Epidemiological Models and Process Engineering


  • Bernt Lie




epidemiology, reaction engineering, deterministic models, stochastic models, model fitting, measles case study


The paper discusses the principles behind epidemiology models, with examples taken from the classic SIR (suspectible-infected-recovered) and SEIR (S-exposed-IR) models. Both continuous time deterministic and stochastic models are treated, where the stochastic models are based on Poisson-distributed events/reactions. These models use real approximations to the integers representing the number of people in each of the classes S, (E,) I, R. An alternative stochastic representation is the first reaction time description, where the variables are kept as integers, and where one instead computes the time between each event. The models are presented in a form compatible with standard chemical engineering models. Based on the model description, the SIR and SEIR models are fitted to a measles case study using the Markov Chain Monte Carlo approach. For the given data, the SIR model appears to give much smaller uncertainty in predicitons. The continuous time stochastic description and the firt reaction time approaches give similar variation in the models. An important measure of the state of epidemics is the reproduction number, R, which tells whether the infection is growing or decreasing from an initial infection. The development of an expression for Ris indicated both from eigenvalues and from the Next-Generation Approach, and it is shown that the expression for R is identical for the SIR and the SEIR model. The principles of epidemiology model development discussed in the paper are used in models ranging from HIV/AIDS to COVID-19.


Fred Brauer, Carlos Castillo-Chavez, and Zhilan Feng. Mathematical Models in Epidemiology. Number 69 in Texts in Applied Mathematics. Springer, New York, 2019. ISBN 978-1-4939-9826-5.

Tom Britton and Etienne Pardoux, editors. Stochastic Epidemic Models with Inference. Number 2255 in Lecture Notes in Mathematics. Springer, Springer Nature, Switzerland, 2019. ISBN 978-3030308995.

Geir Evensen. Data Assimilation. The Ensemble Kalman Filter. Springer, Berlin, 2nd edition, 2009. ISBN 978-3-642-03710-8.

Daniel T. Gillespie. A general method for numerically simulating the stochastic time evolution of coupled chemical reactions. Journal of Computational Physics, 22(4):403–434, 1976. doi:https://doi.org/10.1016/0021-9991(76)90041-3.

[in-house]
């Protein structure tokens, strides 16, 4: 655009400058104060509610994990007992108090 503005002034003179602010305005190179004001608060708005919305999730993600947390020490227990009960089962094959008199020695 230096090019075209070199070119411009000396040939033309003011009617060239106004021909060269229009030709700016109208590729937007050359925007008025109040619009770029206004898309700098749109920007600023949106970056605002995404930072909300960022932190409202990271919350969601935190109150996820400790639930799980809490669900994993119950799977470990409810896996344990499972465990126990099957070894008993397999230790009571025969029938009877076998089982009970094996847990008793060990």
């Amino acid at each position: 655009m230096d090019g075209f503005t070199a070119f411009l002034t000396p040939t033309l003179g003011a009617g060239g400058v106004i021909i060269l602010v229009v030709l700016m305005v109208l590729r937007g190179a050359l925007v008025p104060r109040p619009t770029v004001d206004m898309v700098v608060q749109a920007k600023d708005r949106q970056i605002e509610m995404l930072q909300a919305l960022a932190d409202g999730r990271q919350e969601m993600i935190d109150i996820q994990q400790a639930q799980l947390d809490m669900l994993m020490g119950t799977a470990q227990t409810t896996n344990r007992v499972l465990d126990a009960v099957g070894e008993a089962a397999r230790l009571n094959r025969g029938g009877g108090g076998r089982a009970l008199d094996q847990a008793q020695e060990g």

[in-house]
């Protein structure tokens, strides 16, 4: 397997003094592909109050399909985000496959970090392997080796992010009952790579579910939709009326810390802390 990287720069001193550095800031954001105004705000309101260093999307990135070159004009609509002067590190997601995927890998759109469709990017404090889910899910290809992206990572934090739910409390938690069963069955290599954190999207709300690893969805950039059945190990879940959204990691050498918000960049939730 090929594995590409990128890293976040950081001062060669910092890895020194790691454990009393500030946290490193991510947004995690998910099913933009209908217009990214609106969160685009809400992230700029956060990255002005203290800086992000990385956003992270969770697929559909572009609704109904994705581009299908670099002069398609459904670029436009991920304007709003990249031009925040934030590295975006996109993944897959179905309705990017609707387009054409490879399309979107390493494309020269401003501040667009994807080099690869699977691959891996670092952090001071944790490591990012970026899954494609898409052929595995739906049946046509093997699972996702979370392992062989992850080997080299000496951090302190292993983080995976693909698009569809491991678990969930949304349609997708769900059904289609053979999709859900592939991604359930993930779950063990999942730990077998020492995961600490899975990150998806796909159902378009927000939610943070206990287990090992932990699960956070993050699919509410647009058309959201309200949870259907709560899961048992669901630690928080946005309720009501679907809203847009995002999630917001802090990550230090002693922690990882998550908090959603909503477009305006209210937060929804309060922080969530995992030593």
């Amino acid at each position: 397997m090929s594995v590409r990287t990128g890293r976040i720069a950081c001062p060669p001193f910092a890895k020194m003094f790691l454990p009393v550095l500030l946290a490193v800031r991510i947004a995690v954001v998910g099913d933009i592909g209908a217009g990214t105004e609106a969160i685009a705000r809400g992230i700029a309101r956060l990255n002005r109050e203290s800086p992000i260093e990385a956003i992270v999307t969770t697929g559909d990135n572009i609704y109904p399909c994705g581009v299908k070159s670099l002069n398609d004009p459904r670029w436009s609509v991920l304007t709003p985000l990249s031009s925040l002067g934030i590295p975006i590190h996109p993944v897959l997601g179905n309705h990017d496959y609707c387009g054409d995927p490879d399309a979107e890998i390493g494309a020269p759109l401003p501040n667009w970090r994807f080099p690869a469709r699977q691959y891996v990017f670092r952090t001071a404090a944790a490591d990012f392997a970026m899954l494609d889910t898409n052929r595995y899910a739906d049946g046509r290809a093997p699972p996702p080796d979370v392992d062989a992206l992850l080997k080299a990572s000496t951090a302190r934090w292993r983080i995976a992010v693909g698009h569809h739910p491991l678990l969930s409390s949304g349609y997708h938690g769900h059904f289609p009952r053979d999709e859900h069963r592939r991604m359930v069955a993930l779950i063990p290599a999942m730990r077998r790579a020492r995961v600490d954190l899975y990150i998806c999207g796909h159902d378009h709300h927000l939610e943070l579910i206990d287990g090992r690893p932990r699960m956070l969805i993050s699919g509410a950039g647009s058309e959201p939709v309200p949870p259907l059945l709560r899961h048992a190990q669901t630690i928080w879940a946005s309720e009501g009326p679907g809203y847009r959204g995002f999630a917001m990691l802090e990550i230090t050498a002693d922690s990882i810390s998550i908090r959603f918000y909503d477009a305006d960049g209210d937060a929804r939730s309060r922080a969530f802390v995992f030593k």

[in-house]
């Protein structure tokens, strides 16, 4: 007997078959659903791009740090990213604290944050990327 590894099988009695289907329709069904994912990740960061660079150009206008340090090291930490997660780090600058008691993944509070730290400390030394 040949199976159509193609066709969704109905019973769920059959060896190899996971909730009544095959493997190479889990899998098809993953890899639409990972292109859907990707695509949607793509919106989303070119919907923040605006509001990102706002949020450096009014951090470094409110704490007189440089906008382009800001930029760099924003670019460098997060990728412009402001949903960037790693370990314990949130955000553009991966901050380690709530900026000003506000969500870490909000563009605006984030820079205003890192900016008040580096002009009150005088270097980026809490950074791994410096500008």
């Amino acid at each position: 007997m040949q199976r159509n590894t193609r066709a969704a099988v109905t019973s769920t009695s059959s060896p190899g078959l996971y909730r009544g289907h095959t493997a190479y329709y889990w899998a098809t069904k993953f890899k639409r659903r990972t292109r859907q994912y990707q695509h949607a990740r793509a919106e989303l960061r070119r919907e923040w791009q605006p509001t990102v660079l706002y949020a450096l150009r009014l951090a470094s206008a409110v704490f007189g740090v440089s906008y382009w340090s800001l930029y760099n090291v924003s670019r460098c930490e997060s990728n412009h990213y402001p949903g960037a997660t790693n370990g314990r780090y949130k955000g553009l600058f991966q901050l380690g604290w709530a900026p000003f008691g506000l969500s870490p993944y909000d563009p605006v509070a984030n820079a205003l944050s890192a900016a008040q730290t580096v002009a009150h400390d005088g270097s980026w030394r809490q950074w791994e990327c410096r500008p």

Daniel T. Gillespie. Exact stochastic simulation of coupled chemical reactions. The Journal of Physical Chemistry, 81 (25):2340–2361, 1977. doi:10.1021/j100540a008.

Matt J. Keeling and Pejman Rohani. Modeling Infectious Diseases in Humans and Animals. Princeton University Press, 41William Street, Princeton, New Jersey 08540, 2008. ISBN 978-0-691-11617-4.

W.O. Kermack and A.G. McKendrick. A contribution to the mathematical theory of epidemics. Proceedings of the Royal Society A., 115(772):700–721, 1927. doi:https://royalsocietypublishing.org/doi/10.1098/rspa.1927.0118.

Maia Martcheva. An Introduction to Mathematical Epidemiology, volume 61 of Texts in Applied Mathematics. Springer, New York, 2015. ISBN 978-1-4899-7611-6.

Christopher Rackauckas and Qing Nie. DifferentialEquations.jl — A Performant and Feature-Rich Ecosystem for Solving Differential Equations in Julia. Journal of Open Research Software, 5(15), 2017a. doi:10.5334/jors.151.

Christopher Rackauckas and Qing Nie. Adaptive methods for stochastic differential equations via natural embeddings and rejection sampling with memory. Discrete and continuous dynamical systems. Series B, 22(7):2731, 2017b.

Christopher Rackauckas and Qing Nie. Stability-Optimized High Order Methods and Stiffness Detection for Pathwise Stiff Stochastic Differential Equations. arXiv:1804.04344 [math], 2018. URL http://arxiv.org/abs/1804. 04344.

C.W. Schwabe, H.P. Riemann, and C.E. Franti. Epidemiology in Veterinary Practice. Lea & Febiger, 1977. pp. 258–260.

Pauline van den Driessche. Reproduction numbers of infectious disease models. Infectious Disease Modelling, 2(3):288–303, aug 2017. doi:10.1016/j.idm.2017.06.002.